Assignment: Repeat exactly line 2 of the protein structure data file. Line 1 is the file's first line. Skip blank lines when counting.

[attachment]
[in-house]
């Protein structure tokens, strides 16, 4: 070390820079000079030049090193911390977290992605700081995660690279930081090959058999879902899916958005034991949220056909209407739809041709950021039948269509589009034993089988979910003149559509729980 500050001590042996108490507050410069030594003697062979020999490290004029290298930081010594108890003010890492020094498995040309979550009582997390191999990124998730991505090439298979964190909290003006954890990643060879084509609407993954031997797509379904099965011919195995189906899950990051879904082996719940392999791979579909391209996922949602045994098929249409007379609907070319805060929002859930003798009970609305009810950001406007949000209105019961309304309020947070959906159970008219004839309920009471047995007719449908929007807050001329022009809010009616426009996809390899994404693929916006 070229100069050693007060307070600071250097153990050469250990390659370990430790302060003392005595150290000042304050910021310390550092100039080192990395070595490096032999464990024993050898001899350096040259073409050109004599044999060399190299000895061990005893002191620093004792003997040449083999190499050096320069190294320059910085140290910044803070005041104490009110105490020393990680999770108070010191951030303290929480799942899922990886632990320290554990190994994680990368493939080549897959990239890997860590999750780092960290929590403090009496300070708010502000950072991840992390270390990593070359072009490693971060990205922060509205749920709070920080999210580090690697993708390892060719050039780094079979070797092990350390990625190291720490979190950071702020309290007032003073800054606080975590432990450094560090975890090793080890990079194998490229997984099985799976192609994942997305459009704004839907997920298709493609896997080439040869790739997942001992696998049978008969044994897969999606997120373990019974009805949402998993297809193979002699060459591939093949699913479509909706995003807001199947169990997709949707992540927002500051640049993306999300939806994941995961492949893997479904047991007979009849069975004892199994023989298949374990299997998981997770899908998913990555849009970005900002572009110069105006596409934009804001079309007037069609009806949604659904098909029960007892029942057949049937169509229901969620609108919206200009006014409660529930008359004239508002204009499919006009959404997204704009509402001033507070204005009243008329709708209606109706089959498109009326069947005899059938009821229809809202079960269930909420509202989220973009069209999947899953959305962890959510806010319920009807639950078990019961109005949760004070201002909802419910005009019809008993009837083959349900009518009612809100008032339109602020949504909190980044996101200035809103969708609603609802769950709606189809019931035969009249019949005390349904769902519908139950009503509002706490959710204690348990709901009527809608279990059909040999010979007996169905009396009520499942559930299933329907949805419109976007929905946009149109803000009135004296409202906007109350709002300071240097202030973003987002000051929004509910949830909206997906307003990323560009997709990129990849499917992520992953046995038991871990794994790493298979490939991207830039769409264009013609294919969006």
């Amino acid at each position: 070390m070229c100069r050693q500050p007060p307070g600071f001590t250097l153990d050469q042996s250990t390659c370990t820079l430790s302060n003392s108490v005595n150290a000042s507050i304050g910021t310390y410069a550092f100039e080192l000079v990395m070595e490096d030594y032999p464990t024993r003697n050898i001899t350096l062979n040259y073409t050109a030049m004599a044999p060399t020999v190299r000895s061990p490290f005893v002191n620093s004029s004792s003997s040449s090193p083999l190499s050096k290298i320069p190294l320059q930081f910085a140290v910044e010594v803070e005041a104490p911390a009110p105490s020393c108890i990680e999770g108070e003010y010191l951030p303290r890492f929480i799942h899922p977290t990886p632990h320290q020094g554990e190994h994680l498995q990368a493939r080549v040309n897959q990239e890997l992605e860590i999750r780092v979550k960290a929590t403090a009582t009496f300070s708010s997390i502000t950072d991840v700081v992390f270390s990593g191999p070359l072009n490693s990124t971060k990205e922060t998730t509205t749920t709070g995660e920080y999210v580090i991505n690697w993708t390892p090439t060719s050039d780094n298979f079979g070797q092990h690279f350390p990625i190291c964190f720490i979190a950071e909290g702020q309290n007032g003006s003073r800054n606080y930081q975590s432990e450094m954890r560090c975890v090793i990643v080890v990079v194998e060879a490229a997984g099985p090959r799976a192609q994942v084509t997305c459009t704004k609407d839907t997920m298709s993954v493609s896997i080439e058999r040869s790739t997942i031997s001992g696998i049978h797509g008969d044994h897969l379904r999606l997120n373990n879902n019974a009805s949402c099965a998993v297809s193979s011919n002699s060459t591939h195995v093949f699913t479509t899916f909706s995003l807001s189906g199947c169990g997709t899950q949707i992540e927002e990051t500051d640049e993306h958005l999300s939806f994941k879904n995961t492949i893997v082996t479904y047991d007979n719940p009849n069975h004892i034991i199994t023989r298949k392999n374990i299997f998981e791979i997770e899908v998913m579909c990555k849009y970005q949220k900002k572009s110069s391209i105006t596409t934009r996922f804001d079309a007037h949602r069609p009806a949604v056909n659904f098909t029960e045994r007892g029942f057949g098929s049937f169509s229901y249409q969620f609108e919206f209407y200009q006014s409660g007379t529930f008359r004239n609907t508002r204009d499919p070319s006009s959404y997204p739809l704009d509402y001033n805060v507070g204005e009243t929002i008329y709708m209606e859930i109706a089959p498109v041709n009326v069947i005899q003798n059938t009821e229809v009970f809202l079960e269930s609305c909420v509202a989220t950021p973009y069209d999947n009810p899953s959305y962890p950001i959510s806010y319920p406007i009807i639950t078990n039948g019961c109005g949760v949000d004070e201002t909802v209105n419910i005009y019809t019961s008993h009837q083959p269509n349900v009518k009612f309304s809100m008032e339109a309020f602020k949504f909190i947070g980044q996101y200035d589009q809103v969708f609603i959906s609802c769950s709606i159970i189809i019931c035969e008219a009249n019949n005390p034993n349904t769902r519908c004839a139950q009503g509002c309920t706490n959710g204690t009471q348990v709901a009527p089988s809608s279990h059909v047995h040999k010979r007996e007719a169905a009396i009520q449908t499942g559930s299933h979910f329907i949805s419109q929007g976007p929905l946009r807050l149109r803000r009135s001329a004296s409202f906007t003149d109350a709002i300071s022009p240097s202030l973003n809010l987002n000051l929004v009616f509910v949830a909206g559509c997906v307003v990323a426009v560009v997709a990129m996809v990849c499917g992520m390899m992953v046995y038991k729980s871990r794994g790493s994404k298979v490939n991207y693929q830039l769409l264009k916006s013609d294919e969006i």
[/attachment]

């Protein structure tokens, strides 16, 4: 070390820079000079030049090193911390977290992605700081995660690279930081090959058999879902899916958005034991949220056909209407739809041709950021039948269509589009034993089988979910003149559509729980 500050001590042996108490507050410069030594003697062979020999490290004029290298930081010594108890003010890492020094498995040309979550009582997390191999990124998730991505090439298979964190909290003006954890990643060879084509609407993954031997797509379904099965011919195995189906899950990051879904082996719940392999791979579909391209996922949602045994098929249409007379609907070319805060929002859930003798009970609305009810950001406007949000209105019961309304309020947070959906159970008219004839309920009471047995007719449908929007807050001329022009809010009616426009996809390899994404693929916006 070229100069050693007060307070600071250097153990050469250990390659370990430790302060003392005595150290000042304050910021310390550092100039080192990395070595490096032999464990024993050898001899350096040259073409050109004599044999060399190299000895061990005893002191620093004792003997040449083999190499050096320069190294320059910085140290910044803070005041104490009110105490020393990680999770108070010191951030303290929480799942899922990886632990320290554990190994994680990368493939080549897959990239890997860590999750780092960290929590403090009496300070708010502000950072991840992390270390990593070359072009490693971060990205922060509205749920709070920080999210580090690697993708390892060719050039780094079979070797092990350390990625190291720490979190950071702020309290007032003073800054606080975590432990450094560090975890090793080890990079194998490229997984099985799976192609994942997305459009704004839907997920298709493609896997080439040869790739997942001992696998049978008969044994897969999606997120373990019974009805949402998993297809193979002699060459591939093949699913479509909706995003807001199947169990997709949707992540927002500051640049993306999300939806994941995961492949893997479904047991007979009849069975004892199994023989298949374990299997998981997770899908998913990555849009970005900002572009110069105006596409934009804001079309007037069609009806949604659904098909029960007892029942057949049937169509229901969620609108919206200009006014409660529930008359004239508002204009499919006009959404997204704009509402001033507070204005009243008329709708209606109706089959498109009326069947005899059938009821229809809202079960269930909420509202989220973009069209999947899953959305962890959510806010319920009807639950078990019961109005949760004070201002909802419910005009019809008993009837083959349900009518009612809100008032339109602020949504909190980044996101200035809103969708609603609802769950709606189809019931035969009249019949005390349904769902519908139950009503509002706490959710204690348990709901009527809608279990059909040999010979007996169905009396009520499942559930299933329907949805419109976007929905946009149109803000009135004296409202906007109350709002300071240097202030973003987002000051929004509910949830909206997906307003990323560009997709990129990849499917992520992953046995038991871990794994790493298979490939991207830039769409264009013609294919969006």